And, last but not least, you cannot successfully deliver development projects without learning a lot along the way. Continuous improvement is a must in this field.
Q4: Between managing client expectations and managing software development teams, what is more challenging in your work?
I enjoy building relationships both with team members and clients, so I don’t see it as a challenge. I think the actual challenge is aligning the different definitions of success and finding a balance between client success, team success, and company success.
I think the best companies are the ones who involve developers in their strategies, so they can see how their day-to-day work contributes to the overall company's success.
Also, clients have their own understanding of what a successful project looks like, which might not always be the same as how the team sees it.
It’s my job to create a shared understanding of success. Traditionally this means a project that is on time and on budget, but there are a lot of other aspects you need to balance. You can have the happiest clients in the world and the unhappiest team, or a company that consistently delivers projects and is still not making a profit.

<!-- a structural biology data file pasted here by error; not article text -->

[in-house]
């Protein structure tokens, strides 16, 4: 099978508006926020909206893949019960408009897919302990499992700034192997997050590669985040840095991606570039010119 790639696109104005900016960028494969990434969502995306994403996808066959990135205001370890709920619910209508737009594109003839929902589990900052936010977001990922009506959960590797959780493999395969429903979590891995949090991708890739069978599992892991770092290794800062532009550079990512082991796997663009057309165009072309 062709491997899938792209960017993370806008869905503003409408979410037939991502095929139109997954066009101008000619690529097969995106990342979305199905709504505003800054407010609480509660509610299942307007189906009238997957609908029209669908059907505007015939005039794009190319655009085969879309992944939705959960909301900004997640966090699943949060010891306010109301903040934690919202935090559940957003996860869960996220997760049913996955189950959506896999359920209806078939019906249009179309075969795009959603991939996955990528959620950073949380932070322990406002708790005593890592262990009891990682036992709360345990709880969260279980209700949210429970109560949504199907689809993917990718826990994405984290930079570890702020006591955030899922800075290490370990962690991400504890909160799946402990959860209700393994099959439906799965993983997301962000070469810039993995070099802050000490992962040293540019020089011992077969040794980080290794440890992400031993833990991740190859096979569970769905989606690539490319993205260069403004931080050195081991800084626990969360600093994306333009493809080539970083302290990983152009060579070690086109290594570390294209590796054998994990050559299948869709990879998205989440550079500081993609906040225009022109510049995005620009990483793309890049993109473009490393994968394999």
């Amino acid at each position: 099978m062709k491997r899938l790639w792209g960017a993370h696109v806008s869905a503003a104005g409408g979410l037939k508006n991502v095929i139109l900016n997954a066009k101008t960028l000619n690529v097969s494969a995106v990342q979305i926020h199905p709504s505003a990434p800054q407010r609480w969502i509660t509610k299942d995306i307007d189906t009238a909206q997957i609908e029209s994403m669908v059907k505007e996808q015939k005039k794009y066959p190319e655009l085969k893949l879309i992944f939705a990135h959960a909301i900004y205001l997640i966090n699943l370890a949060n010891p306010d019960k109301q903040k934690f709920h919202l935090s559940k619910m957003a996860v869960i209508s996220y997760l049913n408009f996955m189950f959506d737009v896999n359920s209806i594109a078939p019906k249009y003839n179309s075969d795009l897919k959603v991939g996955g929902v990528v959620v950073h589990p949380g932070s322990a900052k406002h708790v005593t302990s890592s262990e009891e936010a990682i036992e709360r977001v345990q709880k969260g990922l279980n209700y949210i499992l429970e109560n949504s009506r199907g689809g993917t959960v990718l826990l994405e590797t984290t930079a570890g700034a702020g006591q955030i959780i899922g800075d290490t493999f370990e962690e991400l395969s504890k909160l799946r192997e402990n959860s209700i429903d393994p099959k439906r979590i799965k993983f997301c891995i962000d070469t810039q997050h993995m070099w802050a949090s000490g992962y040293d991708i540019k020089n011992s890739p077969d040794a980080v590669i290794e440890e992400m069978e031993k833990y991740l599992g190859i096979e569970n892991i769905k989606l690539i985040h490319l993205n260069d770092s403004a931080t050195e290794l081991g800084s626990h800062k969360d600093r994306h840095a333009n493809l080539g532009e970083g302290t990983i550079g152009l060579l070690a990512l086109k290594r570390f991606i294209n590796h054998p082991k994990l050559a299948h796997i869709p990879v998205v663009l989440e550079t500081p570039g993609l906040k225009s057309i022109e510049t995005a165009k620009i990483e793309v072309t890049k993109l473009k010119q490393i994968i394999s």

Q5: What makes a good Head of PMO and what would you recommend to help project managers grow?
As a Head of PMO, you need to be a lifelong learner. Some of the best practitioners I know are constantly taking courses in different programming languages, UI/UX, or QA methodologies. Not because they will ever work in these professions but because they want to really understand and support their teams.
Similarly, I would advise project managers who want to take the next step in their career to invest in certifications and industry-related activities. Becoming a member of PMI and the PMI Ukraine community contributed hugely to my professional development. I am lucky enough to be part of a great network of project management professionals who support each other with recommendations and advice.